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Argentine president responds angrily to US charges that Venezuelan cash meant for her campaign

    BUENOS AIRES, Argentina — Argentina’s new president reacted angrily Thursday to U.S. charges that a suitcase full of Venezuelan cash seized by customs was intended to finance her campaign, calling it an example of ‘‘garbage in international politics.’’
    President Cristina Fernandez also suggested that anyone who might think a female president is more easily influenced is wrong.
    The disclosure came Wednesday in a Miami court hearing for a criminal complaint against four men arrested and charged with being illegal Venezuelan agents who attempted a cover-up.
    U.S. prosecutors said a suitcase filled with nearly $800,000 was a campaign contribution to Fernandez, who was inaugurated this week as Argentina’s first popularly elected female president. They said recorded conversations of those involved indicate the scheme reached to the highest levels of the Venezuelan government.
    Venezuelan President Hugo Chavez’s government called it a ‘‘fabricated scandal.’’
    Fernandez said she remains undeterred in her quest to deepen ‘‘relations with all Latin American nations and also friendship with ... Venezuela.’’
    ‘‘This president may be a woman but she’s not going to allow herself to be pressured,’’ said Fernandez, alluding to the scandal. She called it an example of ‘‘garbage in international politics.’’
    She also took a jab at U.S. officials, complaining that ‘‘more than friendly nations, they want countries ... subordinated’’ to them.
    In Washington, the State Department declined to comment on the specifics of the case, but said it had been aware of the investigation and renewed U.S. concerns about alleged attempts by the Chavez government to meddle in other Latin American countries.
    ‘‘We have talked about their interference in the affairs of other countries. They have tried to insert themselves into various elections throughout the region and in several cases it has backfired,’’ spokesman Sean McCormack told reporters, citing the specific example of Peru.
    Venezuelan Foreign Minister Nicolas Maduro called the charges ‘‘a desperate effort by the United States government using ... the judicial branch for a political, psychological, media war against the progressive governments of the continent.’’
    In Buenos Aires, Argentine Justice Minister Anibal Fernandez called the charges punishment for the government’s good relations with Chavez.
    He noted that Fernandez has promised even stronger trade and energy ties with Venezuela than her husband, former President Nestor Kirchner. ‘‘What is happening is stupidity, and in the current framework, I think it is a reprisal that arises from the United Sates’ attitude toward Venezuela,’’ he told government news agency Telam.
    The allegations of campaign funding sent clandestinely from Caracas to Buenos Aires will give new ammunition to Chavez’s critics who accuse him of meddling in other Latin American countries and using oil money to bolster alliances.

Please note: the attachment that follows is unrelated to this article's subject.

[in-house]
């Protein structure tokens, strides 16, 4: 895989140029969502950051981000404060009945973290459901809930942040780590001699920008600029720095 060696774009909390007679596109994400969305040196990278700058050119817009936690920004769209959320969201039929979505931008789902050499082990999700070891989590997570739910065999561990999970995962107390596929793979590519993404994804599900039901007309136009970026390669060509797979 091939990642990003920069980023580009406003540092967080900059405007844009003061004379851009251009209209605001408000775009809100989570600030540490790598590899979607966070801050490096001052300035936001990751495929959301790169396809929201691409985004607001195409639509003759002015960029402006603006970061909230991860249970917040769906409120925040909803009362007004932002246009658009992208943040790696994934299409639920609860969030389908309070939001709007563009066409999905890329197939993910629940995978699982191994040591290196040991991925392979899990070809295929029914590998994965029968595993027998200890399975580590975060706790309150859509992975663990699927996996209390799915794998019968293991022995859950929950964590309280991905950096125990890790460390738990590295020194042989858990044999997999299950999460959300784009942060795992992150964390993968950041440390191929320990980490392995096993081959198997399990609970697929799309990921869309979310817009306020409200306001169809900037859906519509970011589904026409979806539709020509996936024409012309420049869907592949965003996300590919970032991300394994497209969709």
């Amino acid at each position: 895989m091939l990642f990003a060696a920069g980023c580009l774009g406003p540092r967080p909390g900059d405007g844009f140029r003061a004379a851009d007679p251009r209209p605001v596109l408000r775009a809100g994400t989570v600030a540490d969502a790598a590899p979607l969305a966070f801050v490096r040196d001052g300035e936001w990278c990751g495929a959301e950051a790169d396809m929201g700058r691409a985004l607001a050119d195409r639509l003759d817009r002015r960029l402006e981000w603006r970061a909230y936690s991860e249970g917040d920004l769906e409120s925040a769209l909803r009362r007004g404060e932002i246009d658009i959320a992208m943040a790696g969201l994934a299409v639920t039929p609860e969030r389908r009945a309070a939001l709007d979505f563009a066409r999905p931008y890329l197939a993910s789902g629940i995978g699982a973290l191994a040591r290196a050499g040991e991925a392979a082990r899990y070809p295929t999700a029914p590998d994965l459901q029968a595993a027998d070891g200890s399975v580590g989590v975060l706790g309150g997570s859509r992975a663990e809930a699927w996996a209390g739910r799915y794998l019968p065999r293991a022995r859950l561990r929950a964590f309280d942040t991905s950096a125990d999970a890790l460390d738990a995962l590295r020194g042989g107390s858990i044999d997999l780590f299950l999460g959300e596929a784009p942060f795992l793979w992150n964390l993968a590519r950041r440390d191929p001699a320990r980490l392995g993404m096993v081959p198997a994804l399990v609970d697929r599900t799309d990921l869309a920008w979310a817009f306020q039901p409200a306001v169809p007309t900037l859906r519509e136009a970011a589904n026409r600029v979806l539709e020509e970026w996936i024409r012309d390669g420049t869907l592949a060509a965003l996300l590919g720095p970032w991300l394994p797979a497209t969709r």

The revelations will also put Cristina Fernandez on the defensive just days after she was sworn in.
    The complaint said ‘‘neither the true source nor the intended recipient of those cash funds had been disclosed.’’ Assistant U.S. Attorney Thomas Mulvihill said in court, however, that the FBI recorded a conversation in which one of those arrested said the Fernandez campaign was the intended recipient of the money, which was seized by Argentine customs authorities in August.
    Charged with failing to register with the U.S. as agents of a foreign power were Venezuelans Moises Roman Majonica, 36; Franklin Duran, 40; and Carlos Kauffmann, 35; and Uruguayan citizen Rodolfo Wanseele, 40. All were arrested Tuesday night and will remain in custody pending a bail hearing Monday.
    If convicted, they face up to 10 years in federal prison and $250,000 in fines.
    The Venezuelan-American man who carried the suitcase, Guido Alejandro Antonini Wilson, was not charged. Argentina asked the U.S. in August to extradite him on fraud charges, but the new case suggests the Miami businessman has gone from suspect to key witness.
    Kenneth L. Wainstein, Assistant U.S. Attorney General for National Security, said the complaint ‘‘outlines an alleged plot by agents of the Venezuelan government to manipulate an American citizen in Miami in an effort to keep the lid on a burgeoning international scandal.’’
    Prosecutors said in court that evidence against the men includes FBI recordings of conversations between some of them and senior officials in Venezuela’s office of the vice president, intelligence service and justice ministry.
    In repeated conversations with Antonini, the four allegedly sought to keep secret the Venezuelan source of the money.
    The criminal complaint said Duran told Antonini the matter was being handled at ‘‘the top of the Venezuelan government.’’ It said another suspect, Kauffmann, told him his ‘‘future actions might put the life of Antonini’s children at risk.’’
    The complaint said during one conversation with Antonini, Duran identified the person who took the cash aboard a plane chartered by Argentina’s state energy company as an assistant to the chief executive officer of Venezuela’s state oil company, Petroleos de Venezuela SA.
    Officials have said Antonini was accompanied by Argentine officials and three low-level PDVSA employees, including the son of the top PDVSA official in Argentina. That manager stepped down as a result.
    The attorney for Duran and Kauffmann, Michael Hacker, said his clients are innocent and ‘‘have led squeaky-clean lives.’’
    ———
    Associated Press writers Curt Anderson in Miami, and Ian James and Fabiola Sanchez in Caracas, Venezuela, contributed to this report.

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